• 07 Feb 2008 at 10:34 AM
  • MBIA

Bond Insurer Bailout Failing Fast

The odds for an industry-wide bailout of bond insurers are getting very long. A senior investment banker familiar with the bailout discussions tells DealBreaker that many of those involved have concluded that any bailout would be “unwise, unnecessary or ineffective.”
‘There’s been a real loss of faith in the idea of a coordinated rescue,” he said.
Even if the bankers and regulators were to eventually come to a consensus on the bailout, it is likely to come too late to save insurers from downgrades. This is why MBIA, the company whose fate has been at the center of the bailout negotiations, has now moved to sell $750 million of stock. It is not at all confident that help is coming soon.
Meanwhile, pressure is mounting at the ratings agencies to downgrade the bond insurers. As more reports emerge about the bailout failing, holding off on downgrades becomes less attractive. The ratings agencies are very aware that the widespread impression that they are holding back on downgrades is further tarnishing their already dimmed credibility.
In another sign of trouble for the bond insurers, prominent banking heads have been talking about how well positioned they are to deal with a ratings downgrade. Today both JP Morgan Chase’s Jamie Dimon and Deutchebank’s Josef Ackerman went out of their way to talk about how their banks are well prepared for a downgrade. This high level talk of the effects of a downgrade of bond insurers indicates that there is little confidence an effective rescue plan can be put into place. And the reassurances that downgrades will not cause major turmoil is a sign that many senior bankers do not feel an urgent need to organize a bailout.

  • 06 Feb 2008 at 10:16 AM
  • Ambac

Buyback To Oblivion: MBIA and Ambac

“So, in the name of enhancing shareholder value, Ambac and MBIA respectively spent $1,015,036,000 and $1,843,044,000 worth of cash for stock buybacks (over the past seven years). But, and now you know this, such cash expenditures reduced liquidity and net worth by those exact amounts. How can this be deemed responsible behavior when both companies are expressly in the business of insuring bonds and providing financial guarantees?” asks Eric Englund.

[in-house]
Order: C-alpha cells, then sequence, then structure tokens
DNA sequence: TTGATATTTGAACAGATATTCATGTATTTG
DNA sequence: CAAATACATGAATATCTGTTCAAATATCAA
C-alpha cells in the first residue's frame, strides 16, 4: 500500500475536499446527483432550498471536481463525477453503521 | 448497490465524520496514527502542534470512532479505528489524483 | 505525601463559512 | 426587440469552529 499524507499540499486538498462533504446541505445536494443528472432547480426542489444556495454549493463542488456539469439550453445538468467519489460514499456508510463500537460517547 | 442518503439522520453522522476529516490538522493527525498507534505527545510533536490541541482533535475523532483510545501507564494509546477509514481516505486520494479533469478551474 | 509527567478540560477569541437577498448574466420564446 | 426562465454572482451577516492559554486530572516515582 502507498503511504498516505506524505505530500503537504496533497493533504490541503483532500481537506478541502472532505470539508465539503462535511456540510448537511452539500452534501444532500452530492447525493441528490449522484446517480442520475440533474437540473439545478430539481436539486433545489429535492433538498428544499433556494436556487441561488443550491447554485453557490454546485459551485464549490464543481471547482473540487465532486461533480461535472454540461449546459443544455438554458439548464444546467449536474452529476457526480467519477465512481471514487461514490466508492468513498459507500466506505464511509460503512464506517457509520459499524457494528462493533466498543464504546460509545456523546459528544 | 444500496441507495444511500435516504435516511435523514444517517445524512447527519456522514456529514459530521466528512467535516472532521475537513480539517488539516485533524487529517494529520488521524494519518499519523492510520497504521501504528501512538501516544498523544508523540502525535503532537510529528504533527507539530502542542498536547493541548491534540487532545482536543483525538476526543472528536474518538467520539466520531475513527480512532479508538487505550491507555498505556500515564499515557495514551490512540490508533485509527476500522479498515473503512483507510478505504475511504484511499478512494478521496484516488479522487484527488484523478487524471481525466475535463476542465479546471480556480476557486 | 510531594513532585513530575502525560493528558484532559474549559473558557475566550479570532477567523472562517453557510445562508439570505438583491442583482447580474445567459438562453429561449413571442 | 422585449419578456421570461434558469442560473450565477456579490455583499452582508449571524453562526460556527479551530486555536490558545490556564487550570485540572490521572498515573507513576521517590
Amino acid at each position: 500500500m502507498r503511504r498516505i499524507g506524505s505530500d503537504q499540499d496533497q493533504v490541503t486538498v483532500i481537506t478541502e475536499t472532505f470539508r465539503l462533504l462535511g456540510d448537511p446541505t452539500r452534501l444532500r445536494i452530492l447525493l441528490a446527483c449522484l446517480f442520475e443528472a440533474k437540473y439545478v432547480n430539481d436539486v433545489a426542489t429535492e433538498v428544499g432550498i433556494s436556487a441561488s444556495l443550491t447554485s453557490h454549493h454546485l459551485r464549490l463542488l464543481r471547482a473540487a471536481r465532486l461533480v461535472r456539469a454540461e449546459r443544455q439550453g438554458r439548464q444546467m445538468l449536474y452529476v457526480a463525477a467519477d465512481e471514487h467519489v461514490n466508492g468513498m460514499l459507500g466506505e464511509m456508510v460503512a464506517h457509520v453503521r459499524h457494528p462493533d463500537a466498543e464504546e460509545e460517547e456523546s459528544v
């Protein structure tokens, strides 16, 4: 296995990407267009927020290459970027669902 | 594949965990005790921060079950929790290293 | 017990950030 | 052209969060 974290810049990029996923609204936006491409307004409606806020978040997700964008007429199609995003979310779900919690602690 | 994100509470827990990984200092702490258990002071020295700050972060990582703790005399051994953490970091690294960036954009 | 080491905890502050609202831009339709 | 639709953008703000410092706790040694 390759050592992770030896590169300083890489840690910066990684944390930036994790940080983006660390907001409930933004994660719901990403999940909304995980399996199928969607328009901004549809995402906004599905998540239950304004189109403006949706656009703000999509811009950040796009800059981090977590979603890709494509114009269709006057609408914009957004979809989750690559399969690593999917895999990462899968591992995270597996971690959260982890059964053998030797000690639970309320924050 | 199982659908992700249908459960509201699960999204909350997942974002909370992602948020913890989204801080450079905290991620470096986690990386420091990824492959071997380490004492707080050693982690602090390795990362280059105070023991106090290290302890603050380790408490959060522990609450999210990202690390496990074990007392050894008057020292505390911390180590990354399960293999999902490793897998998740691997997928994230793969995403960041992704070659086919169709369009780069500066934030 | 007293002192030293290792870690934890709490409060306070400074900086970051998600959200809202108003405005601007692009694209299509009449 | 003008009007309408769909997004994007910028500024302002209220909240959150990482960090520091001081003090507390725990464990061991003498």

The more we think about the tremendous bounce in MBIA’s share price yesterday the less we like it. It bothered us so much yesterday that we spent plenty of time going back through the slides and our notes from the endless conference call trying to decide what could possibly have persuaded the markets that Warburg Pincus and MBIA were right about this while Pershing Capital and Meredith Whitney were totally wrong. It was like unspooling at roll of endless tape. We were tempted to buy into Felix Salmon’s thesis that MBIA executives had bored investors into being persuaded.
In the end, we concluded that it’s just the same old error of “well, at least we now know how bad it is” that emerges every time financial company announces credit market derived losses. We’re now on round three or four of this process, and every time it happens we hear a chorus of voices telling us that the latest announcement discloses losses that are so deep that they must represent the entirety. In fact, we’re starting to wonder if careful traders, especially options traders, haven’t started to rely on this effect for their trading—buy before the disclosure, wait for post announcement run-up, then sell.
We hate to second guess markets. It’s arrogant and even solipsistic. Just because we think something matters doesn’t mean the market will eventually come around to our way of thinking. We’re sure it’s just some kind of analytic blindness that has made us distrustful of MBIA’s internal risk assumptions. They were wrong before! Could they really be wrong twice in a row! They control acceleration—and seem totally willing to control it all the way out of the business of insurance by refusing to accelerate when it is obviously called for. But somehow that won’t drive away customers! They live in a land where they hung the jerk who invented work and paddle canoes on lakes of stew and whiskey too.
They blamed “unjustified fearmongering” and “distortions” for their stock’s decline. (Don’t ask about what the specific distortions were, please.) No-one has ever done that before. They are wisdom in action!

  • 09 Jan 2008 at 11:25 AM
  • MBIA

What Good Is Bond Insurance Anyway?

The word this morning that MBIA would have to cut its dividend in order to preserve it’s credit rating has us asking how valuable bond insurance is when its coming from firms whose own financial position may be shaky.
More after the jump.

Read more »

  • 05 Dec 2007 at 1:11 PM
  • MBIA

MBIA Crash & Burn

Just when you thought it couldn’t get worse at MBIA, it gets worse. After losing half its market cap in the past few months, MBIA looked to many like a good buy. There are a lot fewer members of that club of “many” today. Shares are down nearly 9% right now, apparently on word of a negative report from Moody’s.
Moody is saying: “with regard to MBIA, additional analysis of its direct RMBS portfolio leads Moody’s to believe the guarantor is at greater risk of exhibiting a capital shortfall than previously communicated; we now consider this somewhat likely.”